tree. You may yield the paths in any order.

```
def generate_paths(t, x):
"""Yields all possible paths from the root of t to a node with the label x
as a list.
>>> t1 = tree(1, [tree(2, [tree(3), tree(4, [tree(6)]), tree(5)]), tree(5)])
>>> print_tree(t1)
1
2
3
4
6
5
5
>>> next(generate_paths(t1, 6))
[1, 2, 4, 6]
>>> path_to_5 = generate_paths(t1, 5)
>>> sorted(list(path_to_5))
[[1, 2, 5], [1, 5]]
>>> t2 = tree(0, [tree(2, [t1])])
>>> print_tree(t2)
0
2
1
2
3
4
6
5
5
>>> path_to_2 = generate_paths(t2, 2)
>>> sorted(list(path_to_2))
[[0, 2], [0, 2, 1, 2]]
"""
"*** YOUR CODE HERE ***"
```

Use Ok to test your code:

`python3 ok -q generate_paths`

# Extra Questions

Extra questions are not worth extra credit and are entirely optional. They are designed to challenge you to think creatively!

## Interval

**Acknowledgements.** This interval arithmetic example is based on
a classic problem from Structure and Interpretation of Computer Programs,
Section 2.1.4.

**Introduction.** Alyssa P. Hacker is designing a system to help people
solve engineering problems. One feature she wants to provide in her
system is the ability to manipulate inexact quantities (such as
measured parameters of physical devices) with known precision, so that
when computations are done with such approximate quantities the results
will be numbers of known precision.

Alyssa's idea is to implement interval arithmetic as a set of arithmetic operations for combining "intervals" (objects that represent the range of possible values of an inexact quantity). The result of adding, subracting, multiplying, or dividing two intervals is itself an interval, representing the range of the result.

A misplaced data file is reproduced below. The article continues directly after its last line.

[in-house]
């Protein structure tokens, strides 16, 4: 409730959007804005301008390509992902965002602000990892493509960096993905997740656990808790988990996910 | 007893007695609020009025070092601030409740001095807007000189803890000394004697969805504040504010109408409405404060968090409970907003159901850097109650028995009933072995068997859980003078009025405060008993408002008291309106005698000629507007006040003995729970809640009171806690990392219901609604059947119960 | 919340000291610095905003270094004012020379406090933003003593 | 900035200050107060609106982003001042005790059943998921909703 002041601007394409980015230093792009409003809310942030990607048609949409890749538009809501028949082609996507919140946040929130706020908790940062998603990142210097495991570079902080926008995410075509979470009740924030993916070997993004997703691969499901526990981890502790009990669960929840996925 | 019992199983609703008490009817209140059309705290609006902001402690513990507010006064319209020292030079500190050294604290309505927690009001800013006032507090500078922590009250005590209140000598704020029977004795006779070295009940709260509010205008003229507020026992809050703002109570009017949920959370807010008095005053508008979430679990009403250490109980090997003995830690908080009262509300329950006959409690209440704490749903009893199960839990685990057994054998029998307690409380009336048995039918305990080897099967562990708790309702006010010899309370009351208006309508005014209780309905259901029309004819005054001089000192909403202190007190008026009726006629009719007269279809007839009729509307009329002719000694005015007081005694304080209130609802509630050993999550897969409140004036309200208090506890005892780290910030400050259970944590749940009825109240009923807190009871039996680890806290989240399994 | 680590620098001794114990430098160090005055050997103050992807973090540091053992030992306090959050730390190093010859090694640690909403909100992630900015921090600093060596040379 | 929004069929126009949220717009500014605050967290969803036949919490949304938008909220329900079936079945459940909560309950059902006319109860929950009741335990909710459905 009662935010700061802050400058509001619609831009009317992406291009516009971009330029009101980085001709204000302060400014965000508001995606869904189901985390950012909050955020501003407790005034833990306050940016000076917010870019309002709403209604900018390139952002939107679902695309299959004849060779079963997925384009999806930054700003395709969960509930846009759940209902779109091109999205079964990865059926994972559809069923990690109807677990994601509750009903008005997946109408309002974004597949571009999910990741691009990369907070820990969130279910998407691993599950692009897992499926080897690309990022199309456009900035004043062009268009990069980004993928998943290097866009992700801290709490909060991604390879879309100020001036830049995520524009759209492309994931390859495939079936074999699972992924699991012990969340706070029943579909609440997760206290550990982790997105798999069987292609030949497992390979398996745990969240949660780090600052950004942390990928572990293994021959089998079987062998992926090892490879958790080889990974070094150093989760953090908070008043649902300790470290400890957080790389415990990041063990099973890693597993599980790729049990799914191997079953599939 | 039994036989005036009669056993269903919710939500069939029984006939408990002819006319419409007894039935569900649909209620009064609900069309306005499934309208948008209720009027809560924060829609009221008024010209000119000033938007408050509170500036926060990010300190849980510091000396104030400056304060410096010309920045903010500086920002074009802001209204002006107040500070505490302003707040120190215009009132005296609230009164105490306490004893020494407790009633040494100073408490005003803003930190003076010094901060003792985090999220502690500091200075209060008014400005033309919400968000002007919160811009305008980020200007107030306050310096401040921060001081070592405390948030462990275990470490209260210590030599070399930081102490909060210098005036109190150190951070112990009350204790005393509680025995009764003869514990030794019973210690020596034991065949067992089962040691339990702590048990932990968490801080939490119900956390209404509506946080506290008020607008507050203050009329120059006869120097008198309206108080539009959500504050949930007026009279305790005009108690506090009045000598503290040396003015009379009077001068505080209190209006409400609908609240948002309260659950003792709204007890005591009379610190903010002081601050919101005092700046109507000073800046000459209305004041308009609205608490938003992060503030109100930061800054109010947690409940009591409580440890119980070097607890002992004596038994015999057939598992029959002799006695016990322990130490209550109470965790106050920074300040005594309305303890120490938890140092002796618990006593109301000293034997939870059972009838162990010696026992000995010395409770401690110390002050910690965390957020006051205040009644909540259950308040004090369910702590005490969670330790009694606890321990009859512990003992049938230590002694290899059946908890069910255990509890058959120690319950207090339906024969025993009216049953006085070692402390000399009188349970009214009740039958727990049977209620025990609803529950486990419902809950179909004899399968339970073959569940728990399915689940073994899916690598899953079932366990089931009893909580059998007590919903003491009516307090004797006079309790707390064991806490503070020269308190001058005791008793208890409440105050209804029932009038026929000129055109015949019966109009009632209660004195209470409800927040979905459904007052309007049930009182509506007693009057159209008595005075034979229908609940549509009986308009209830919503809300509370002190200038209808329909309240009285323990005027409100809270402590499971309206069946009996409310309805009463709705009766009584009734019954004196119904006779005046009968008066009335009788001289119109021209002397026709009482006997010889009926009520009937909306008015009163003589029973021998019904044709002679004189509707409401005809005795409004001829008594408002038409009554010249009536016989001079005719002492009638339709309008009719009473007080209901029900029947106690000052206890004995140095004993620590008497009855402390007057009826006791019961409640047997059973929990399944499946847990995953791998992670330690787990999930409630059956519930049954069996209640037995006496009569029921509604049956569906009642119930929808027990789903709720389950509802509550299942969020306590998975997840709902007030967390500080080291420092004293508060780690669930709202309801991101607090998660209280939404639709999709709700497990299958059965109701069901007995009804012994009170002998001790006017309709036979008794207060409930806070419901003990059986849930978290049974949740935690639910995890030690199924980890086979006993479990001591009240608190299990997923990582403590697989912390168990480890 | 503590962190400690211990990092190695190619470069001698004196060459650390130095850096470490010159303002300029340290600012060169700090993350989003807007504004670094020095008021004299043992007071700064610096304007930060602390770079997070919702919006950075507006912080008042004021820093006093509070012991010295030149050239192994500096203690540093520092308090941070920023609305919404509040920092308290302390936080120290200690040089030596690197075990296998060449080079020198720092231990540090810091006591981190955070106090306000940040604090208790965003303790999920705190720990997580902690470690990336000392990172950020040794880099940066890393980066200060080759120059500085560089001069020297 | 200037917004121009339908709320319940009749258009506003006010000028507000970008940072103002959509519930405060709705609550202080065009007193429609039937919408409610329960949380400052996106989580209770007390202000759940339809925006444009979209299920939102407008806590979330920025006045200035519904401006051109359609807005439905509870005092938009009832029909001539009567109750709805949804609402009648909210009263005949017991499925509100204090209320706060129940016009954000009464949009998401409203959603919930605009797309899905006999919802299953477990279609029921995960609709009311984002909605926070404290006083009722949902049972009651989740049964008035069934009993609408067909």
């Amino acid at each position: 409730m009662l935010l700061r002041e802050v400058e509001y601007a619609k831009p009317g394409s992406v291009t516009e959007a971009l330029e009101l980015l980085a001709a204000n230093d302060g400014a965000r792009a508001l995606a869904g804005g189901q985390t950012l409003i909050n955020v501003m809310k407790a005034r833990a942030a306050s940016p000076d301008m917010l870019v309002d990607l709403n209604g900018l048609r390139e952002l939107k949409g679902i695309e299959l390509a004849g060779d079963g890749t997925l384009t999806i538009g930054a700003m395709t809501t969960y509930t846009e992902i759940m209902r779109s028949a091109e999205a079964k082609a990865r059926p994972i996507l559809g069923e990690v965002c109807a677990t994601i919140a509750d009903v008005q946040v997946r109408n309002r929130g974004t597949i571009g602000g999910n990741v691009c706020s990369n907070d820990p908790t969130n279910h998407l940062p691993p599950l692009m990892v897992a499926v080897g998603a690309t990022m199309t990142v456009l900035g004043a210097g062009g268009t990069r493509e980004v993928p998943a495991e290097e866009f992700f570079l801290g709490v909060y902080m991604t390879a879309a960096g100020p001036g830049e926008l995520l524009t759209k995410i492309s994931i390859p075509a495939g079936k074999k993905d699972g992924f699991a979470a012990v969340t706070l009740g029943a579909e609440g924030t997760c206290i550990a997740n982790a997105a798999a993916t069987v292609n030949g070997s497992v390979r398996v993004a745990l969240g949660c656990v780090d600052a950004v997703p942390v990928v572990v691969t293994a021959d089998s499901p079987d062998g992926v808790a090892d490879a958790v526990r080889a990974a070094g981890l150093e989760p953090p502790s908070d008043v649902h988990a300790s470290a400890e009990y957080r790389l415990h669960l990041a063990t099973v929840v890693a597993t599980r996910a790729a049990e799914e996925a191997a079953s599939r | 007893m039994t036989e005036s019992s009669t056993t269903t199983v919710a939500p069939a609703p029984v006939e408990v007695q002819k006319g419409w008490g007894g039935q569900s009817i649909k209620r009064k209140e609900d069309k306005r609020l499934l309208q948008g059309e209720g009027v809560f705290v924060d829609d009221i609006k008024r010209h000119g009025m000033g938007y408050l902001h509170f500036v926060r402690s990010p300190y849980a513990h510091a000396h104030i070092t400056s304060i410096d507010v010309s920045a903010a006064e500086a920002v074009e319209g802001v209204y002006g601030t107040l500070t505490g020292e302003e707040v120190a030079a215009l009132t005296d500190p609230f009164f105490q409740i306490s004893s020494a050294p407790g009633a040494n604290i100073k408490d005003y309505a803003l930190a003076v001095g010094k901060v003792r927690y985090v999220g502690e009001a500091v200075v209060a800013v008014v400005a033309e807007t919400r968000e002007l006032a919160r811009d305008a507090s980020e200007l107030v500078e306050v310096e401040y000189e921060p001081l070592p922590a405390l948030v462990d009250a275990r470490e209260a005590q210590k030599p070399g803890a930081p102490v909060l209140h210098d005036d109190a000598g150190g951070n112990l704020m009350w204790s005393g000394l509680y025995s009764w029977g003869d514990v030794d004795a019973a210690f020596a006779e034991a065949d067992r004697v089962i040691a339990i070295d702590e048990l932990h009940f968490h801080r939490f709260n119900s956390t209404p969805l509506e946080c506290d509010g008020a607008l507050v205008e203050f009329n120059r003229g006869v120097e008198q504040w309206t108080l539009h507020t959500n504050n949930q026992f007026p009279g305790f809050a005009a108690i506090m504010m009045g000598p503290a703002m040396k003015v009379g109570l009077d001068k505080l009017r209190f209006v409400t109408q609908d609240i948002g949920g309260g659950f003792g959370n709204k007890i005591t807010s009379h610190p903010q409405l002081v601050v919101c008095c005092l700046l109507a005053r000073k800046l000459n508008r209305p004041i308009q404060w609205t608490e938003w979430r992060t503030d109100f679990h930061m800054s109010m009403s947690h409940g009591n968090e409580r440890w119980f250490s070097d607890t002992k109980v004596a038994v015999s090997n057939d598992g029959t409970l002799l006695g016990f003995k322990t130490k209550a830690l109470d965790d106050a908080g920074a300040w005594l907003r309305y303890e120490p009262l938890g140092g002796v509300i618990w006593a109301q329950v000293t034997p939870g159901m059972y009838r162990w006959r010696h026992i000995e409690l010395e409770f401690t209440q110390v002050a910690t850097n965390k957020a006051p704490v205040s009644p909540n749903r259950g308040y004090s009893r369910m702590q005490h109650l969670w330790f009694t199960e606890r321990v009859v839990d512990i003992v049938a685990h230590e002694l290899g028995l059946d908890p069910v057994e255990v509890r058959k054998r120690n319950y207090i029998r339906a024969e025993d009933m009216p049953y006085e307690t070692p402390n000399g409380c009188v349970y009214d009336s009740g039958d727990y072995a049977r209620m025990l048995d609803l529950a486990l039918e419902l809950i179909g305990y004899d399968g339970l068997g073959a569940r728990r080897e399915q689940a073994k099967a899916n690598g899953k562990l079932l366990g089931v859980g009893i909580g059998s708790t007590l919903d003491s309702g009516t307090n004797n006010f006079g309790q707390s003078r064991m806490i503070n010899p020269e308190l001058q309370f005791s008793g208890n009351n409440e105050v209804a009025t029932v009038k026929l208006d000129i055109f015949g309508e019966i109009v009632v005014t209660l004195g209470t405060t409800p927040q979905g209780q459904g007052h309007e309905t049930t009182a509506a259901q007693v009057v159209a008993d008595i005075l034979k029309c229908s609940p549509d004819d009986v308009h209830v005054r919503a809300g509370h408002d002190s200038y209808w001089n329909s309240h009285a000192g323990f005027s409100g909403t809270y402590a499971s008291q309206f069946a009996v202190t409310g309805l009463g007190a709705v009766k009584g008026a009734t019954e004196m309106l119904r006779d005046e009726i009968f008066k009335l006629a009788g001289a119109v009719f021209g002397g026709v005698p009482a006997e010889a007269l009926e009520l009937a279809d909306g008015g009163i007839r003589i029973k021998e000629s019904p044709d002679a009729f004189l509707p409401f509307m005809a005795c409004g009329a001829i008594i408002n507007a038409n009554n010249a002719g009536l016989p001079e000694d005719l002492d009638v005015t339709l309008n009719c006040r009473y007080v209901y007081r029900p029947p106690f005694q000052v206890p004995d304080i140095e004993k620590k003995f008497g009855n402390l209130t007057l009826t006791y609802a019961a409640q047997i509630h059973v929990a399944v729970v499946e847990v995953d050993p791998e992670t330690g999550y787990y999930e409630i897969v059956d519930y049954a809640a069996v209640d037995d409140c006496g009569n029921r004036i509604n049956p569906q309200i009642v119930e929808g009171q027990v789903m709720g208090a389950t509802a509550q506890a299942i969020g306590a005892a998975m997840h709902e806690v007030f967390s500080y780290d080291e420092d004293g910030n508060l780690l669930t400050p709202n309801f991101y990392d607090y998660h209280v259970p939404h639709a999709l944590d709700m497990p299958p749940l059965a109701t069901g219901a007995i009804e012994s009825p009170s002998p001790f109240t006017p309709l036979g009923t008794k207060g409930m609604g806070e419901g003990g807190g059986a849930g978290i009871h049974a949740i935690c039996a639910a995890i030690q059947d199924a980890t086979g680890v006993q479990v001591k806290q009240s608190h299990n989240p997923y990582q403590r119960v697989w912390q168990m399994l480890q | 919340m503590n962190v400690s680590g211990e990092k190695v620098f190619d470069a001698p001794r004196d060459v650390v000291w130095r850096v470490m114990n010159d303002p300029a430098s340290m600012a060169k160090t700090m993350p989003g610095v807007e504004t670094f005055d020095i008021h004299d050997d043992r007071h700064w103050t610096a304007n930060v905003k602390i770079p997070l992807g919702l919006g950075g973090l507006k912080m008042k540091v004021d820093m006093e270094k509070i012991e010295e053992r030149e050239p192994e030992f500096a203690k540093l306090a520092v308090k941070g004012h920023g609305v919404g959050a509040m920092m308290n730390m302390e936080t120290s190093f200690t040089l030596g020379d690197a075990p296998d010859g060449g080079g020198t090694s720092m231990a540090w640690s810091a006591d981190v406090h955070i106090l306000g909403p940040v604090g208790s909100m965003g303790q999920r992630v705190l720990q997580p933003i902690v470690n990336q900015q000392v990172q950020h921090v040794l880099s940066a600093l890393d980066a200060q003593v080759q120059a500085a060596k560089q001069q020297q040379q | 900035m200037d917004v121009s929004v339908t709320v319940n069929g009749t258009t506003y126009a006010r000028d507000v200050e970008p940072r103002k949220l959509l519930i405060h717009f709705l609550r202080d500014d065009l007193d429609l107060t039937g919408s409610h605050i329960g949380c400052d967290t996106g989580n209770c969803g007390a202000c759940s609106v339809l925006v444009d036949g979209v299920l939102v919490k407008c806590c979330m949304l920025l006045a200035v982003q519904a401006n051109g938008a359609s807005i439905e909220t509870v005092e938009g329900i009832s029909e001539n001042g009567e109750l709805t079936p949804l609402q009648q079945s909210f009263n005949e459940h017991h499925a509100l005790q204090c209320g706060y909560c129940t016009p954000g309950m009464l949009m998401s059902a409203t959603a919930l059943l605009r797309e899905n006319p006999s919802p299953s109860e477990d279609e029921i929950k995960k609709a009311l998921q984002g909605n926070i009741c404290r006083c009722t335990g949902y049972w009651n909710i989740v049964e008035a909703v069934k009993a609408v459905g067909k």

Alyssa postulates the existence of an abstract object called an "interval" that has two endpoints: a lower bound and an upper bound. She also presumes that, given the endpoints of an interval, she can construct the interval using the data constructor interval. Using the constructor and selectors, she defines the following operations:

```
def str_interval(x):
"""Return a string representation of interval x."""
return '{0} to {1}'.format(lower_bound(x), upper_bound(x))
def add_interval(x, y):
"""Return an interval that contains the sum of any value in interval x and
any value in interval y."""
lower = lower_bound(x) + lower_bound(y)
upper = upper_bound(x) + upper_bound(y)
return interval(lower, upper)
```

### Q10: Interval Abstraction

Alyssa's program is incomplete because she has not specified the implementation of the interval abstraction. She has implemented the constructor for you; fill in the implementation of the selectors.

```
def interval(a, b):
"""Construct an interval from a to b."""
return [a, b]
def lower_bound(x):
"""Return the lower bound of interval x."""
"*** YOUR CODE HERE ***"
def upper_bound(x):
"""Return the upper bound of interval x."""
"*** YOUR CODE HERE ***"
```

Use Ok to unlock and test your code:

```
python3 ok -q interval -u
python3 ok -q interval
```

Louis Reasoner has also provided an implementation of interval multiplication. Beware: there are some data abstraction violations, so help him fix his code before someone sets it on fire.

```
def mul_interval(x, y):
"""Return the interval that contains the product of any value in x and any
value in y."""
p1 = x[0] * y[0]
p2 = x[0] * y[1]
p3 = x[1] * y[0]
p4 = x[1] * y[1]
return [min(p1, p2, p3, p4), max(p1, p2, p3, p4)]
```

Use Ok to unlock and test your code:

```
python3 ok -q mul_interval -u
python3 ok -q mul_interval
```

### Q11: Sub Interval

Using reasoning analogous to Alyssa's, define a subtraction function for intervals. Try to reuse functions that have already been implemented if you find yourself repeating code.

```
def sub_interval(x, y):
"""Return the interval that contains the difference between any value in x
and any value in y."""
"*** YOUR CODE HERE ***"
```

Use Ok to unlock and test your code:

```
python3 ok -q sub_interval -u